HARRISBURG — New this tax season, Pennsylvania businesses are required to submit unemployment taxes electronically, the state Department of Labor & Industry announced.
The requirement comes with a $5,000 threshold. If an employer is liable for $5,000 or more for a payment period, the tax must be paid electronically. Once an employer’s liability reaches that amount, even if it takes several periods, all subsequent payments must be made electronically.
The timeframe differs between contributory employers, who must follow the new rule beginning the first quarter of this year, and reimbursable employers, for whom the requirement starts during the first monthly or quarterly benefit charge period this year.
Under the contributory method, Pennsylvania employers pay based on a contribution rate multiplied by the taxable wages paid to each employee every year, according to the state agency’s office of unemployment compensation. The taxable wage base for 2017 is $9,750 for each employee – up from $9,500 in 2016. Qualified employers can use the reimbursable method instead, opting to reimburse the unemployment compensation fund for benefits charged to their accounts on a quarterly or monthly basis.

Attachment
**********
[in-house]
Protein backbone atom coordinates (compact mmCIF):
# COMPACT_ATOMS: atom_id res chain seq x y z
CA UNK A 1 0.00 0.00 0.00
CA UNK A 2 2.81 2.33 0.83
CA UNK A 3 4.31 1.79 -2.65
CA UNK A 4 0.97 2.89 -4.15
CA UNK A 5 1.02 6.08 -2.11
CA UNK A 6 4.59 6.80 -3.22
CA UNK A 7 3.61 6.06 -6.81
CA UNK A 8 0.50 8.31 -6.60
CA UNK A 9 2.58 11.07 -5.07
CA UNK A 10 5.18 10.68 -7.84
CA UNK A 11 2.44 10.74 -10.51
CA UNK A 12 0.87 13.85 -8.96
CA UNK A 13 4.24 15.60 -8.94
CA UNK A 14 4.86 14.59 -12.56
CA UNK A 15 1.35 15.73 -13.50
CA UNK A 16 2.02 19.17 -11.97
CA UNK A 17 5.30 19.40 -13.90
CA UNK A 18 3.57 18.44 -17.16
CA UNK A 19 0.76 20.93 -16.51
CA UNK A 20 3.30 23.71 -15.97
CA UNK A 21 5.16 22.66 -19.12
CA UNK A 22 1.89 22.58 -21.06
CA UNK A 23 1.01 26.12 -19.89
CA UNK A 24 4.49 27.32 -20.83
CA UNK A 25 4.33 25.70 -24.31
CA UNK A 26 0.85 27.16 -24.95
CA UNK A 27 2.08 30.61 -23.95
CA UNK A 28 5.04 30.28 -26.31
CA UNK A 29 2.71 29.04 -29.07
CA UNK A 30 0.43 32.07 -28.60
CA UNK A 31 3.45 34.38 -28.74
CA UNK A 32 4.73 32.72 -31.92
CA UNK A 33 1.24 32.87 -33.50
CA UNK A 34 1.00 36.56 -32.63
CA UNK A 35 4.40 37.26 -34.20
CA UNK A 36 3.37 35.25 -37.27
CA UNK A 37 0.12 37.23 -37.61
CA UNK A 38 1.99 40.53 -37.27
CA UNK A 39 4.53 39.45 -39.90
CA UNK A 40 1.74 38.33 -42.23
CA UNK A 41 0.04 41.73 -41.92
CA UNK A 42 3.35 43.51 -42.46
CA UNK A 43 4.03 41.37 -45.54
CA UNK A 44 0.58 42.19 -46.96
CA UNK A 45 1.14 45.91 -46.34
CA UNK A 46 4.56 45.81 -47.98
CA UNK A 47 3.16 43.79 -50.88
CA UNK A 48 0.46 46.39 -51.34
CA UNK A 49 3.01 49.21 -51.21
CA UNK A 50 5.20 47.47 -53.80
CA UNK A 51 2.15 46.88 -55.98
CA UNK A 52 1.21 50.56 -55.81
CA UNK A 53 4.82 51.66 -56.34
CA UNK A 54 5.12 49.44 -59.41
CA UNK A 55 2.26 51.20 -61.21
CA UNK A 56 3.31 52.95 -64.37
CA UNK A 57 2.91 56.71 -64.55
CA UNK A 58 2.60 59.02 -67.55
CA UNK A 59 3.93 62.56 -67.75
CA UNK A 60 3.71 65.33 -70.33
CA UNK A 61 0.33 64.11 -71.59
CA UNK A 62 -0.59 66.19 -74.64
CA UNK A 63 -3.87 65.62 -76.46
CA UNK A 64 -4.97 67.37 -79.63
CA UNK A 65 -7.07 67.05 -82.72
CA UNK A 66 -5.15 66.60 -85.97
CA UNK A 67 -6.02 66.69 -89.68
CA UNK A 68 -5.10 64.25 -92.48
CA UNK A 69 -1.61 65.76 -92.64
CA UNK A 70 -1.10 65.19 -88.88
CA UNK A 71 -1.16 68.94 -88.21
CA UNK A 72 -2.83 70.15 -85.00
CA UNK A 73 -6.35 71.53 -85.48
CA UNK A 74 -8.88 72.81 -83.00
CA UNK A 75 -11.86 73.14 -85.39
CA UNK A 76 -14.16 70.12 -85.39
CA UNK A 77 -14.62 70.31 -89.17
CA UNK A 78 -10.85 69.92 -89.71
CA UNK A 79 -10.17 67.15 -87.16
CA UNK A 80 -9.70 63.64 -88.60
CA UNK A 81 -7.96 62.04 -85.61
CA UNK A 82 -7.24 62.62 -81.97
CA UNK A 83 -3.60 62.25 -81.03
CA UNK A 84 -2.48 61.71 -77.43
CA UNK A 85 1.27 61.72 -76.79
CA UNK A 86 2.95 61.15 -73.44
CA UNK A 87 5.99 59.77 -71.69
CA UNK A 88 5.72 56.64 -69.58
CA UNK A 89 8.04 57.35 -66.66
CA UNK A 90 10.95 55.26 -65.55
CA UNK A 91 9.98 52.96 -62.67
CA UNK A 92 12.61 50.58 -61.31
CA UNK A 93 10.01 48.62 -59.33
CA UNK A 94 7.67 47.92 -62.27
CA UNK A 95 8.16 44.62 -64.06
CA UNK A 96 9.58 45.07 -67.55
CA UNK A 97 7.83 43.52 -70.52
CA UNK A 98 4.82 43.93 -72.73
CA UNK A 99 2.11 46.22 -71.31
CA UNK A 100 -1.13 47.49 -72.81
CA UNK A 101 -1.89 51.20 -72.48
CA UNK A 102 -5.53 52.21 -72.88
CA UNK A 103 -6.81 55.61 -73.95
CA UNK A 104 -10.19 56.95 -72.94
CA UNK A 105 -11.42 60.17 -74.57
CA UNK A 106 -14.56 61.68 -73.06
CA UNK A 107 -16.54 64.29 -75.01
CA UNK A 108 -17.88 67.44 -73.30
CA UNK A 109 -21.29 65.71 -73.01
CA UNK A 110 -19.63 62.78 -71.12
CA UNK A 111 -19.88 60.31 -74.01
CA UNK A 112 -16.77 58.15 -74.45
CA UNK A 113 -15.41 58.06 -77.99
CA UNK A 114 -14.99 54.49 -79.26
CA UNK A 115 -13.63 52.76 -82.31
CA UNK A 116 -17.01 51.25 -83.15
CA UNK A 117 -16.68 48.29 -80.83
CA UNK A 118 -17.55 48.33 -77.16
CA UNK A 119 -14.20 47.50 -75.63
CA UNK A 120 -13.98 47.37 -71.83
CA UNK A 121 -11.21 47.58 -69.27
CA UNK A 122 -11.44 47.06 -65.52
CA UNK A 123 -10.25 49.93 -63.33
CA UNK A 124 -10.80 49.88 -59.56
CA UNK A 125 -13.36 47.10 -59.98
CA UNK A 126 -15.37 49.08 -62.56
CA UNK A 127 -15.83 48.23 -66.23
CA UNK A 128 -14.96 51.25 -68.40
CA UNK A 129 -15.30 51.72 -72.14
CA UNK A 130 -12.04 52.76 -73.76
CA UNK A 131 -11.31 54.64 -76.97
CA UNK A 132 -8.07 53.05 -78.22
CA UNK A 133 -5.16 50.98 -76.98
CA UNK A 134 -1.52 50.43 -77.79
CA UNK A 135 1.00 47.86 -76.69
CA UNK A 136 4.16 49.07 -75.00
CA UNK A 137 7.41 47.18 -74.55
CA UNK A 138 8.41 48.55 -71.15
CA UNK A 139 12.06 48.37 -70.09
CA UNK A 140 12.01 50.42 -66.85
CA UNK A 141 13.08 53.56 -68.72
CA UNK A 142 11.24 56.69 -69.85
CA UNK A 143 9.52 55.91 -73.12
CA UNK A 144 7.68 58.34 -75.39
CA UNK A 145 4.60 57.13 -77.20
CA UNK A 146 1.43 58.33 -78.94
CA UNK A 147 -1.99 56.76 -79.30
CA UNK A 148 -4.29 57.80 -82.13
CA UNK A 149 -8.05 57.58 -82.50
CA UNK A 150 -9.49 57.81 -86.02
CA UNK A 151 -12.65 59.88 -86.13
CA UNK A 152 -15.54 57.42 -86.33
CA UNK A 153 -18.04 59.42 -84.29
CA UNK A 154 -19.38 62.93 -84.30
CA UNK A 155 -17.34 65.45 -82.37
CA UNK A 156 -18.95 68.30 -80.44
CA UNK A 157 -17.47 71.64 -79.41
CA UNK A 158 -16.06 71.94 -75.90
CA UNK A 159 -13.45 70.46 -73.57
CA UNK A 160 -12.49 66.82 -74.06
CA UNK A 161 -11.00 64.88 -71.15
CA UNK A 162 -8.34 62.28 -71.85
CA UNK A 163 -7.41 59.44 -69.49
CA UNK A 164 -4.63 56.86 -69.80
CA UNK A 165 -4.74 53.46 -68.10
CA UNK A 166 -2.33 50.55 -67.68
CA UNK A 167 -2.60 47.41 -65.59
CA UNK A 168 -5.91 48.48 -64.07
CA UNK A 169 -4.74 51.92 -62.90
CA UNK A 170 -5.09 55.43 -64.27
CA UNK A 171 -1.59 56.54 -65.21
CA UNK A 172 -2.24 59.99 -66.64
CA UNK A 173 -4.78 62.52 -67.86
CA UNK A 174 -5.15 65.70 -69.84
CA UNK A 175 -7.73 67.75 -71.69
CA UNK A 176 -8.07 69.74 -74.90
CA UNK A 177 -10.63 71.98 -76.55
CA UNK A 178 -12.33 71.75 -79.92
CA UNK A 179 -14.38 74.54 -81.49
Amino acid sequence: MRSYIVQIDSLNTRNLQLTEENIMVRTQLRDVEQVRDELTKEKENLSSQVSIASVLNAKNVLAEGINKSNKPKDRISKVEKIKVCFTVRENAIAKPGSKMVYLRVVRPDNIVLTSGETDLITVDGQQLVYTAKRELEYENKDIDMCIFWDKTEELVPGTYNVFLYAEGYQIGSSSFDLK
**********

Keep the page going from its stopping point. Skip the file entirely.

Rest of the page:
The department made the new rule to work toward reducing its operating costs and creating a more efficient process, Micah Saul - a labor and employment attorney at the law office of McNees, Wallace, & Nurrick in Lancaster - told the Pennsylvania Record.
“There has not been much, if any, vocal opposition to the rule, presumably because the vast majority of employers have internet and computer access and should therefore have little problem making electronic payments,” he said. “To the extent that an employer is unable to make the electronic payments, the Department of Labor & Industry will consider requests for exemption from the new rule.”
In addition to streamlining the process and bringing down administrative costs, electronic payments can be processed more quickly, he said.
He added that he expects implementing the new rule will be smooth. He recommended that if any employers have questions, they contact the department or legal counsel early on, “well in advance of the due date for their payment.”
Electronic payments, including reimbursement of benefit charges, interest, penalty, and fees, should be made using the Unemployment Compensation Management System. Neglecting to follow the new rule has its consequences. Employers could face a penalty of 10 percent of the payment, with a minimum penalty of $25 for every occurrence and a maximum penalty of $500 for every occurrence.